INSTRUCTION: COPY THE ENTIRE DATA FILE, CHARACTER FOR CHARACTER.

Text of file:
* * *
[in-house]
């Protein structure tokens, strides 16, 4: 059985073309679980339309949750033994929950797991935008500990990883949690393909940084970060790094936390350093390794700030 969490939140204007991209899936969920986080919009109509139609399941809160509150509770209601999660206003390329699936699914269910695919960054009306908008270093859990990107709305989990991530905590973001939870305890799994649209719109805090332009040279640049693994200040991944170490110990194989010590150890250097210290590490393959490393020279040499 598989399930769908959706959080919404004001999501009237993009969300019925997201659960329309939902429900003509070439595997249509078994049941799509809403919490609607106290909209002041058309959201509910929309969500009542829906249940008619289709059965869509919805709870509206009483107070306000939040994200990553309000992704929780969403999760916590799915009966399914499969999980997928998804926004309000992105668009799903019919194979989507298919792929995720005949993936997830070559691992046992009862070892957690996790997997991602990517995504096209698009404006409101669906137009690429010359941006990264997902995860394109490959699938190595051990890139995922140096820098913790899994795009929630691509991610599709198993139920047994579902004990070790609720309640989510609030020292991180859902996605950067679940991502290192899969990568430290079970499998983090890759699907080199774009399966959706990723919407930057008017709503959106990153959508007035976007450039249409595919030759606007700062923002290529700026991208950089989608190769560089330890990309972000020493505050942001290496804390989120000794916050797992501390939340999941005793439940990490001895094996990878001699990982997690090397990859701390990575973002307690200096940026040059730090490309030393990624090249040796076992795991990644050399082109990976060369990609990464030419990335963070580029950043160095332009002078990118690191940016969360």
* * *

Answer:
[in-house]
């Protein structure tokens, strides 16, 4: 059985073309679980339309949750033994929950797991935008500990990883949690393909940084970060790094936390350093390794700030 969490939140204007991209899936969920986080919009109509139609399941809160509150509770209601999660206003390329699936699914269910695919960054009306908008270093859990990107709305989990991530905590973001939870305890799994649209719109805090332009040279640049693994200040991944170490110990194989010590150890250097210290590490393959490393020279040499 598989399930769908959706959080919404004001999501009237993009969300019925997201659960329309939902429900003509070439595997249509078994049941799509809403919490609607106290909209002041058309959201509910929309969500009542829906249940008619289709059965869509919805709870509206009483107070306000939040994200990553309000992704929780969403999760916590799915009966399914499969999980997928998804926004309000992105668009799903019919194979989507298919792929995720005949993936997830070559691992046992009862070892957690996790997997991602990517995504096209698009404006409101669906137009690429010359941006990264997902995860394109490959699938190595051990890139995922140096820098913790899994795009929630691509991610599709198993139920047994579902004990070790609720309640989510609030020292991180859902996605950067679940991502290192899969990568430290079970499998983090890759699907080199774009399966959706990723919407930057008017709503959106990153959508007035976007450039249409595919030759606007700062923002290529700026991208950089989608190769560089330890990309972000020493505050942001290496804390989120000794916050797992501390939340999941005793439940990490001895094996990878001699990982997690090397990859701390990575973002307690200096940026040059730090490309030393990624090249040796076992795991990644050399082109990976060369990609990464030419990335963070580029950043160095332009002078990118690191940016969360």